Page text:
A strain of genetically modified wine yeast, said to prevent headaches, has been approved for use by Canada's health authorities.
Developed at the University of British Columbia and known by the trade name ML01, the genetically modified yeast is able to carry out malolactic fermentation at the same time as alcoholic ferment, reducing the risk of wine spoilage.
It also produces fewer allergenic bioamines – chemicals in wine that produce off-flavours and that can trigger headaches and migranes.
Food Biotechnologist Hennie an Vuuren, who heads up research into the use of GM yeast in BC, is currently seeking approval for its use from European authorities.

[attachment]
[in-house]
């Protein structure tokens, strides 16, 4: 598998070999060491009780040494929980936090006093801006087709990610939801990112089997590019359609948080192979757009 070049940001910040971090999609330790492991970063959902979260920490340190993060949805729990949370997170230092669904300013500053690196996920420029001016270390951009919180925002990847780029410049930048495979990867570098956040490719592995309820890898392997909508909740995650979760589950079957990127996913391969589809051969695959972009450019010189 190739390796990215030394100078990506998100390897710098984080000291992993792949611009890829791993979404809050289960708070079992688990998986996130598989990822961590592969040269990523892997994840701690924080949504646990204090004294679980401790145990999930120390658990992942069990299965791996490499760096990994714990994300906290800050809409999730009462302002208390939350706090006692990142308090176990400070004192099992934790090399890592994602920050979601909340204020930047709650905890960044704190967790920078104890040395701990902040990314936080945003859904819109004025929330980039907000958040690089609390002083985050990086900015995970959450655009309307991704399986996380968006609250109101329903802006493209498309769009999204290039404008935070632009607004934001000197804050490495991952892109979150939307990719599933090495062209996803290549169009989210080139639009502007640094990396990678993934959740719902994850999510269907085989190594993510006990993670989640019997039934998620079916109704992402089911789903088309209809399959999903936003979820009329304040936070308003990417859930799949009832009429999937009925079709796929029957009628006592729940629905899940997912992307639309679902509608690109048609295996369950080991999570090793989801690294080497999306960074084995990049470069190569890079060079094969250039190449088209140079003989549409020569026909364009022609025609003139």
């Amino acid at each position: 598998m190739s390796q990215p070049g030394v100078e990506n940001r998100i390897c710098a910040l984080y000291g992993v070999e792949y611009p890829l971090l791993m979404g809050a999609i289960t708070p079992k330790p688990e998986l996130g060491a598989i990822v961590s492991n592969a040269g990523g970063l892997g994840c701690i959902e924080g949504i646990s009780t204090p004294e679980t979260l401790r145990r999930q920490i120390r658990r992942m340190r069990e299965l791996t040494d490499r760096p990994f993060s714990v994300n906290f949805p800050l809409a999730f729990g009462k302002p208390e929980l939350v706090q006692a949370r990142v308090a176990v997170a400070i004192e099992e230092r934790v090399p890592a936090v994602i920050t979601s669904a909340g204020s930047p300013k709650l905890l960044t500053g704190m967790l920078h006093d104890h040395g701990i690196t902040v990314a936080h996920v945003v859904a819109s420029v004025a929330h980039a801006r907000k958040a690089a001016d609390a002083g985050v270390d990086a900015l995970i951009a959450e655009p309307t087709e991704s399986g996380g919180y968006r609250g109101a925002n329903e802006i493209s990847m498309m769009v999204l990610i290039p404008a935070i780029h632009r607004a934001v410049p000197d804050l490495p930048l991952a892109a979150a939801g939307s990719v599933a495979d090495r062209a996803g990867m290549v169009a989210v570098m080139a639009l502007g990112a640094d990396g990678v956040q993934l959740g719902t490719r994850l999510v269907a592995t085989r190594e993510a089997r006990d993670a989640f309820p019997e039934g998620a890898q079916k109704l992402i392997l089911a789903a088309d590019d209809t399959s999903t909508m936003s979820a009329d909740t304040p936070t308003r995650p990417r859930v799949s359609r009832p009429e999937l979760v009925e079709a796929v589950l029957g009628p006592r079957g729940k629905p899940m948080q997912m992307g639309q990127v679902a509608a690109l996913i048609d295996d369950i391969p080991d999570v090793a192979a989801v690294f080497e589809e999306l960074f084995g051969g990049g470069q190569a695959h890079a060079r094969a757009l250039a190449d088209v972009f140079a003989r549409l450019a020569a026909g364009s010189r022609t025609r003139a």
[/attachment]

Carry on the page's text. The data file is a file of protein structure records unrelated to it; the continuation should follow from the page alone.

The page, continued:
Approved by Health Canada for commercial use and now legal in the US and South Africa, ML01 has been commercially available since 2006, although is unlikely to be seen on labels due to concern over public reaction to genetic engineering.
Unlike the EU, US and Canadian labelling laws do not currently require producers to list the presence of GM ingredients.
Written by Hazel Macrae